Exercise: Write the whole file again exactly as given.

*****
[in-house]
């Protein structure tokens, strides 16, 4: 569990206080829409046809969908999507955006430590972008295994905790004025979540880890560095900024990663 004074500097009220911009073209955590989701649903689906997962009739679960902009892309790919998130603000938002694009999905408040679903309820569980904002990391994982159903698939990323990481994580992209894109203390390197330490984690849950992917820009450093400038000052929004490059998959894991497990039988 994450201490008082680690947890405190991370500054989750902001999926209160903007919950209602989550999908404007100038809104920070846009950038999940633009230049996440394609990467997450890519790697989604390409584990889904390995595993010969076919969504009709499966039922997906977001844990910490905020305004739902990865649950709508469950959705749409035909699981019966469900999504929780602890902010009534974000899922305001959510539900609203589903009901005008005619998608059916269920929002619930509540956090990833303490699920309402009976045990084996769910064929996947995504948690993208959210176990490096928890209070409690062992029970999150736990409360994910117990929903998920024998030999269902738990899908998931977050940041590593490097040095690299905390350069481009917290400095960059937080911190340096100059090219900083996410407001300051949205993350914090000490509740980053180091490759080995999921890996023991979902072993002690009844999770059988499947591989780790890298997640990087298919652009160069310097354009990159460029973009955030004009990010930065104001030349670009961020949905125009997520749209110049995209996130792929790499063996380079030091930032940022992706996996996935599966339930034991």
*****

[in-house]
């Protein structure tokens, strides 16, 4: 569990206080829409046809969908999507955006430590972008295994905790004025979540880890560095900024990663 004074500097009220911009073209955590989701649903689906997962009739679960902009892309790919998130603000938002694009999905408040679903309820569980904002990391994982159903698939990323990481994580992209894109203390390197330490984690849950992917820009450093400038000052929004490059998959894991497990039988 994450201490008082680690947890405190991370500054989750902001999926209160903007919950209602989550999908404007100038809104920070846009950038999940633009230049996440394609990467997450890519790697989604390409584990889904390995595993010969076919969504009709499966039922997906977001844990910490905020305004739902990865649950709508469950959705749409035909699981019966469900999504929780602890902010009534974000899922305001959510539900609203589903009901005008005619998608059916269920929002619930509540956090990833303490699920309402009976045990084996769910064929996947995504948690993208959210176990490096928890209070409690062992029970999150736990409360994910117990929903998920024998030999269902738990899908998931977050940041590593490097040095690299905390350069481009917290400095960059937080911190340096100059090219900083996410407001300051949205993350914090000490509740980053180091490759080995999921890996023991979902072993002690009844999770059988499947591989780790890298997640990087298919652009160069310097354009990159460029973009955030004009990010930065104001030349670009961020949905125009997520749209110049995209996130792929790499063996380079030091930032940022992706996996996935599966339930034991």